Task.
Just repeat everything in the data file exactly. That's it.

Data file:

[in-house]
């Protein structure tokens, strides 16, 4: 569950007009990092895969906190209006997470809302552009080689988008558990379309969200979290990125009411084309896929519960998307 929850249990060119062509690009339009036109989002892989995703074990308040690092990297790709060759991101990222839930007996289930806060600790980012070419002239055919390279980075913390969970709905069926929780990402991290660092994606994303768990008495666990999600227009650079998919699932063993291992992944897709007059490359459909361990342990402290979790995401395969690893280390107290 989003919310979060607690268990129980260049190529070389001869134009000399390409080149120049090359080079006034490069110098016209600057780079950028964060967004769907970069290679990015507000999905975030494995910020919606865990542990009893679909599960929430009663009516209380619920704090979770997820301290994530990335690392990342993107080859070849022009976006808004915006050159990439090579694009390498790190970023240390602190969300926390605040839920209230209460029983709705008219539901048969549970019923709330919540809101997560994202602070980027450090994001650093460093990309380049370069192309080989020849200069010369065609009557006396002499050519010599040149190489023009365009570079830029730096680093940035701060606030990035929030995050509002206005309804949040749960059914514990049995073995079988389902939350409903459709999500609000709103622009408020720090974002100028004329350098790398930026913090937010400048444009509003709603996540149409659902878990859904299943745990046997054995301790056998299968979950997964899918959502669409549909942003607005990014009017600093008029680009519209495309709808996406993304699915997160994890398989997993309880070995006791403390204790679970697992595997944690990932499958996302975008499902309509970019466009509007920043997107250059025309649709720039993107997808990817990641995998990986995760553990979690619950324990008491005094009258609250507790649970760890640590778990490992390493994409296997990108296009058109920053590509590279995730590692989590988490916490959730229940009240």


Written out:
[in-house]
């Protein structure tokens, strides 16, 4: 569950007009990092895969906190209006997470809302552009080689988008558990379309969200979290990125009411084309896929519960998307 929850249990060119062509690009339009036109989002892989995703074990308040690092990297790709060759991101990222839930007996289930806060600790980012070419002239055919390279980075913390969970709905069926929780990402991290660092994606994303768990008495666990999600227009650079998919699932063993291992992944897709007059490359459909361990342990402290979790995401395969690893280390107290 989003919310979060607690268990129980260049190529070389001869134009000399390409080149120049090359080079006034490069110098016209600057780079950028964060967004769907970069290679990015507000999905975030494995910020919606865990542990009893679909599960929430009663009516209380619920704090979770997820301290994530990335690392990342993107080859070849022009976006808004915006050159990439090579694009390498790190970023240390602190969300926390605040839920209230209460029983709705008219539901048969549970019923709330919540809101997560994202602070980027450090994001650093460093990309380049370069192309080989020849200069010369065609009557006396002499050519010599040149190489023009365009570079830029730096680093940035701060606030990035929030995050509002206005309804949040749960059914514990049995073995079988389902939350409903459709999500609000709103622009408020720090974002100028004329350098790398930026913090937010400048444009509003709603996540149409659902878990859904299943745990046997054995301790056998299968979950997964899918959502669409549909942003607005990014009017600093008029680009519209495309709808996406993304699915997160994890398989997993309880070995006791403390204790679970697992595997944690990932499958996302975008499902309509970019466009509007920043997107250059025309649709720039993107997808990817990641995998990986995760553990979690619950324990008491005094009258609250507790649970760890640590778990490992390493994409296997990108296009058109920053590509590279995730590692989590988490916490959730229940009240």